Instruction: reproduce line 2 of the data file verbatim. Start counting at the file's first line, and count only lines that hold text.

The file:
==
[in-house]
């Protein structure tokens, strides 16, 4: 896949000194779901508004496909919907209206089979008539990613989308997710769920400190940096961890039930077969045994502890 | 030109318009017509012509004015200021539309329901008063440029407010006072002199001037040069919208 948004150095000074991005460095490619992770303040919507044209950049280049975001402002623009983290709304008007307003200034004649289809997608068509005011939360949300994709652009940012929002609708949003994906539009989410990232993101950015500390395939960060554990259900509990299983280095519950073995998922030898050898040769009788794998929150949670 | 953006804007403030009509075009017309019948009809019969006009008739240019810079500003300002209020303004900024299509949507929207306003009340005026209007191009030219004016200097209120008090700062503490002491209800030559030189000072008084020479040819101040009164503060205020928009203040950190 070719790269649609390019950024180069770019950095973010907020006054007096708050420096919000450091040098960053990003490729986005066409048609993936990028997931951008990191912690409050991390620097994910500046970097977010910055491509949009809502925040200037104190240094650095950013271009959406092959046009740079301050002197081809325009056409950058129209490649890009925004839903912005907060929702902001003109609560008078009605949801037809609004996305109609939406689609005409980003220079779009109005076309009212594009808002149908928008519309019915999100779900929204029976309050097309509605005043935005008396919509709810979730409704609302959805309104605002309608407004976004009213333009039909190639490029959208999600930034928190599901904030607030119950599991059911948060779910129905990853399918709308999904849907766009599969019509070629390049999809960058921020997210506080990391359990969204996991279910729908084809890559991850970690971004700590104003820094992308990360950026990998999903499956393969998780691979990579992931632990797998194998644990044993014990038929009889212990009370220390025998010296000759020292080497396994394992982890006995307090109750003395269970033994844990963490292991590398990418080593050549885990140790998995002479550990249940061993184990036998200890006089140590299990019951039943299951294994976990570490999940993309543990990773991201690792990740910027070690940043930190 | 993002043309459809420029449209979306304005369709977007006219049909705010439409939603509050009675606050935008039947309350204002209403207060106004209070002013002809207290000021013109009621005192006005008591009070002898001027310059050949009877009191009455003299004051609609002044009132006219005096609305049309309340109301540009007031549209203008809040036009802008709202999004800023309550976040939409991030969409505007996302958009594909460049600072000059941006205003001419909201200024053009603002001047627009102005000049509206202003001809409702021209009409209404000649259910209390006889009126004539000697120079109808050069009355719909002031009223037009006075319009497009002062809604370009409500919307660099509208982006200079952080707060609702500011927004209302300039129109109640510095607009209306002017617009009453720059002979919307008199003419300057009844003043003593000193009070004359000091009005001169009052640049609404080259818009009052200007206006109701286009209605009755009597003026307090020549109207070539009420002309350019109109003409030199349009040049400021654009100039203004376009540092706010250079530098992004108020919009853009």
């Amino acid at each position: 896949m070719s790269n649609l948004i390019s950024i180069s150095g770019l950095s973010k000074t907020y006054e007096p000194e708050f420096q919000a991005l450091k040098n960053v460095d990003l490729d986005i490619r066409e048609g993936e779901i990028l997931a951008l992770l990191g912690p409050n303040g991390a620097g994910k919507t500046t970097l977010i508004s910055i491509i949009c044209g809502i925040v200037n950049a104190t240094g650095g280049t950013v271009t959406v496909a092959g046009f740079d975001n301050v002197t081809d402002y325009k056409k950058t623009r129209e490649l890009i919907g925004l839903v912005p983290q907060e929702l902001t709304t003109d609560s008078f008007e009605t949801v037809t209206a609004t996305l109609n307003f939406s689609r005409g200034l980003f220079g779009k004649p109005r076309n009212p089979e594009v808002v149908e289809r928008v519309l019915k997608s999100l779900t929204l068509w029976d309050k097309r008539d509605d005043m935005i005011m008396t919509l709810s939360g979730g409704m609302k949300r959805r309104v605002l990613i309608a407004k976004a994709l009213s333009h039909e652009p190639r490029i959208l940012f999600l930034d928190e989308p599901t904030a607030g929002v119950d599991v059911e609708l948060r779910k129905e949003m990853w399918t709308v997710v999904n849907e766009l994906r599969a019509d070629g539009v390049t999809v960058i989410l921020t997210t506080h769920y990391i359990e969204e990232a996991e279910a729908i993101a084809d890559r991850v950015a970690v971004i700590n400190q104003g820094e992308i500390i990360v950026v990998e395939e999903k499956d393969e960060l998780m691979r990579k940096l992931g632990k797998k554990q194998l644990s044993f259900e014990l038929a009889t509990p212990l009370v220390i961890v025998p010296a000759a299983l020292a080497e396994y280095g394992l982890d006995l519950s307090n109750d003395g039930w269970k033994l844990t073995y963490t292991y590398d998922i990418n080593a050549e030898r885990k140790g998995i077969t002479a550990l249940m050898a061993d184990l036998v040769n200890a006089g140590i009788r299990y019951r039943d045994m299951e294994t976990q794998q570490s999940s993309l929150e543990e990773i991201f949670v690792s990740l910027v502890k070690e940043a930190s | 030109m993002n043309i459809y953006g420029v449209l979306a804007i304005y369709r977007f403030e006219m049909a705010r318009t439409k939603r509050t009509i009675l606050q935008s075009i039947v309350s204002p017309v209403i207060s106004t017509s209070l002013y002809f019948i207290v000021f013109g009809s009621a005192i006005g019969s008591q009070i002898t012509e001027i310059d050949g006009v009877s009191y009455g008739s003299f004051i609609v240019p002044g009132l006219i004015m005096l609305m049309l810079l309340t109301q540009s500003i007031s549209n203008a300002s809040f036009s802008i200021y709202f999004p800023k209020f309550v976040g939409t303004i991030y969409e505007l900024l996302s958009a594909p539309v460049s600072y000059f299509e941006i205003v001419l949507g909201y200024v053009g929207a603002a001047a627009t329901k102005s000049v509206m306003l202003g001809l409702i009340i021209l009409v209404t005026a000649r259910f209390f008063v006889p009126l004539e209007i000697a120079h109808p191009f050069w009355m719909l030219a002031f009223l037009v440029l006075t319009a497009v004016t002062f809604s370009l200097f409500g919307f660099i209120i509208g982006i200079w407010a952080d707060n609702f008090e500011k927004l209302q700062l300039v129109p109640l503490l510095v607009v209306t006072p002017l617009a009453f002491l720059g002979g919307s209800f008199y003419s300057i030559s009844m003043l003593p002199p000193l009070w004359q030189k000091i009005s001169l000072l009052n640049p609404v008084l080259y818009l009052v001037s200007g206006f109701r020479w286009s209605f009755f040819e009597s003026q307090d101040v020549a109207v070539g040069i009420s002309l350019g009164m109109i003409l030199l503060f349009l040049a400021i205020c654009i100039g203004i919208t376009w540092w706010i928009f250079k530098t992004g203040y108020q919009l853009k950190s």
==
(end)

């Protein structure tokens, strides 16, 4: 896949000194779901508004496909919907209206089979008539990613989308997710769920400190940096961890039930077969045994502890 | 030109318009017509012509004015200021539309329901008063440029407010006072002199001037040069919208 948004150095000074991005460095490619992770303040919507044209950049280049975001402002623009983290709304008007307003200034004649289809997608068509005011939360949300994709652009940012929002609708949003994906539009989410990232993101950015500390395939960060554990259900509990299983280095519950073995998922030898050898040769009788794998929150949670 | 953006804007403030009509075009017309019948009809019969006009008739240019810079500003300002209020303004900024299509949507929207306003009340005026209007191009030219004016200097209120008090700062503490002491209800030559030189000072008084020479040819101040009164503060205020928009203040950190 070719790269649609390019950024180069770019950095973010907020006054007096708050420096919000450091040098960053990003490729986005066409048609993936990028997931951008990191912690409050991390620097994910500046970097977010910055491509949009809502925040200037104190240094650095950013271009959406092959046009740079301050002197081809325009056409950058129209490649890009925004839903912005907060929702902001003109609560008078009605949801037809609004996305109609939406689609005409980003220079779009109005076309009212594009808002149908928008519309019915999100779900929204029976309050097309509605005043935005008396919509709810979730409704609302959805309104605002309608407004976004009213333009039909190639490029959208999600930034928190599901904030607030119950599991059911948060779910129905990853399918709308999904849907766009599969019509070629390049999809960058921020997210506080990391359990969204996991279910729908084809890559991850970690971004700590104003820094992308990360950026990998999903499956393969998780691979990579992931632990797998194998644990044993014990038929009889212990009370220390025998010296000759020292080497396994394992982890006995307090109750003395269970033994844990963490292991590398990418080593050549885990140790998995002479550990249940061993184990036998200890006089140590299990019951039943299951294994976990570490999940993309543990990773991201690792990740910027070690940043930190 | 993002043309459809420029449209979306304005369709977007006219049909705010439409939603509050009675606050935008039947309350204002209403207060106004209070002013002809207290000021013109009621005192006005008591009070002898001027310059050949009877009191009455003299004051609609002044009132006219005096609305049309309340109301540009007031549209203008809040036009802008709202999004800023309550976040939409991030969409505007996302958009594909460049600072000059941006205003001419909201200024053009603002001047627009102005000049509206202003001809409702021209009409209404000649259910209390006889009126004539000697120079109808050069009355719909002031009223037009006075319009497009002062809604370009409500919307660099509208982006200079952080707060609702500011927004209302300039129109109640510095607009209306002017617009009453720059002979919307008199003419300057009844003043003593000193009070004359000091009005001169009052640049609404080259818009009052200007206006109701286009209605009755009597003026307090020549109207070539009420002309350019109109003409030199349009040049400021654009100039203004376009540092706010250079530098992004108020919009853009």